The other title of this post is “So What?”
The sad fate of marketing reporting in some companies is that most marketers don’t make full use of their marketing dashboards. We’re seeing so many clients invest in improving their marketing reporting and analytics, and then not include that valuable data in the formulation of their future campaigns. We know for a fact that learning from your analytical data is one of the most important steps to reaching high performance. Trouble is, sometimes all that hard work takes awhile to have the intended impact. Naturally this is frustrating to those who spend the time and invest the resources, but what’s a marketing operations team to do in the face of skeptics and inertia?
Unlike sales, which has to live and die (and get paid) based on its numbers, marketing reporting is still developing as a management tool in many B2B organizations. It’s a fact that despite good intentions of marketing teams to improve reporting and dashboards, the gap remains wide between desire for better reports and the execution that delivers them — not to mention the skills to take that data and turn it into actionable advice. It’s even wider from execution to support for, and adoption by, marketing and senior management as the source of the truth, trusted as accurately showing marketing’s contribution to the business. It’s not hopeless, of course, and to help folks on the journey, here are three practices that stand out as the drivers of adoption for marketing reporting.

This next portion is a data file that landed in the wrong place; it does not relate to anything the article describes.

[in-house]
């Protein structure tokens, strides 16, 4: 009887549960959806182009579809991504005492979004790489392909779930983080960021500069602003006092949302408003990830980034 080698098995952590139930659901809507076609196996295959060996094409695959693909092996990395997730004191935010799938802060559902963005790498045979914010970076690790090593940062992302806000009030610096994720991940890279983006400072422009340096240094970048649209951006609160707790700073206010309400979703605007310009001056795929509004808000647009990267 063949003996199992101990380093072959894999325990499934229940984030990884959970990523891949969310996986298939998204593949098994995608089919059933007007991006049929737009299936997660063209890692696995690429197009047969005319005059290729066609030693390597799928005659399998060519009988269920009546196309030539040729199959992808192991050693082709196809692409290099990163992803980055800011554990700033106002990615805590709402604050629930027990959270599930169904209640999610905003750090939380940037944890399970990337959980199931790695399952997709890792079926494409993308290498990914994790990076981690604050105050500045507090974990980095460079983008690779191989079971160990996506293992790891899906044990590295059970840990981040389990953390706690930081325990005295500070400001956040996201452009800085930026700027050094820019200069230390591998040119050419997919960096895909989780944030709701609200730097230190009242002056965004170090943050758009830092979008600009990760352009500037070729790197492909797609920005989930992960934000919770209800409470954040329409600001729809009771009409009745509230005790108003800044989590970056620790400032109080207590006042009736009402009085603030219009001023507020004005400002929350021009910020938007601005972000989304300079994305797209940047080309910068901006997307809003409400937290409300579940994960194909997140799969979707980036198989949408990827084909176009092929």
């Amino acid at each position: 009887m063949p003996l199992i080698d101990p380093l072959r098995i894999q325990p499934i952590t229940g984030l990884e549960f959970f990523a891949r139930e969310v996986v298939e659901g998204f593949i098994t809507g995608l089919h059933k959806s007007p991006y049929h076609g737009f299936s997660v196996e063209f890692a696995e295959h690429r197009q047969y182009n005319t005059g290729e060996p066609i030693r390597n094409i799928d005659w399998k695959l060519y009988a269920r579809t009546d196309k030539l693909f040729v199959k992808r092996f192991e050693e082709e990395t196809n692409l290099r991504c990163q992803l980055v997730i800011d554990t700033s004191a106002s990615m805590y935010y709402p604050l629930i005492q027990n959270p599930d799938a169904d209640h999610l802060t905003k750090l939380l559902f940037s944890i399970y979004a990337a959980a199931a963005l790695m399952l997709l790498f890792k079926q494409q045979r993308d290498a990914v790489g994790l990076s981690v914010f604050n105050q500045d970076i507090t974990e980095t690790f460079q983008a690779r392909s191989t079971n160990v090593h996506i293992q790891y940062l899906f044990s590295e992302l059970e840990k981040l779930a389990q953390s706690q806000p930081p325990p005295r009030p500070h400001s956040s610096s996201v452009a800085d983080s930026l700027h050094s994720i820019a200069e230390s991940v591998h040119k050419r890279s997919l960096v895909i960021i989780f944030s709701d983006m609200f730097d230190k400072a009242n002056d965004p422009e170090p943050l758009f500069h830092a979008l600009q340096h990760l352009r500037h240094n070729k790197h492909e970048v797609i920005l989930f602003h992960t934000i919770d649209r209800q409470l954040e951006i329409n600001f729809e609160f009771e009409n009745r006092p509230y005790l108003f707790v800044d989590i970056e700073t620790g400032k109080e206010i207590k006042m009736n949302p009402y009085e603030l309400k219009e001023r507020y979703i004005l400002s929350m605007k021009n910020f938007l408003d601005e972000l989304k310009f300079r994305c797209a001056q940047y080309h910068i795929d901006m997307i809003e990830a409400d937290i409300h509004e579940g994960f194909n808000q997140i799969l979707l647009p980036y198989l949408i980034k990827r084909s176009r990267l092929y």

The Lessons Of Maximizing Your Marketing Reporting
Lesson 1: Dashboard Adoption Takes Time. Our research shows that it takes up to 18 months for new reporting to be implemented and fully adopted in an organization. It’s taken a long time to build up the status quo, and it’s not going down overnight. Have a plan to communicate change and why it matters and how it will benefit the marketing function and the business, as well as to help people understand how you got to the numbers. Embed the dashboard where it can be used in daily workflow. Next, work the plan and be patient.
Lesson 2: Dashboard Trust Demands Management Support. New reporting that improves the ability to make fact-based decisions regarding what needs improvement and why will not be adopted unless it has support from the top. Ensure senior leadership within marketing (and sales) supports the effort for better reporting, or be ready for a long slog.
Lesson 3: Dashboard Adoption Requires Delivery of Value and Insight. It may be the case that senior management and the rest of marketing need to be shown exactly how better reporting can help. Use examples and internal success stories to showcase where quality insights delivered better outcomes. This can range from email deliverability diagnosis, to leads left in purgatory nurtured to become found wins, to identifying where sales tools will have the most impact on stalled opportunities. The key is to choose a visible action that will showcase how knowledge becomes power and delivers results.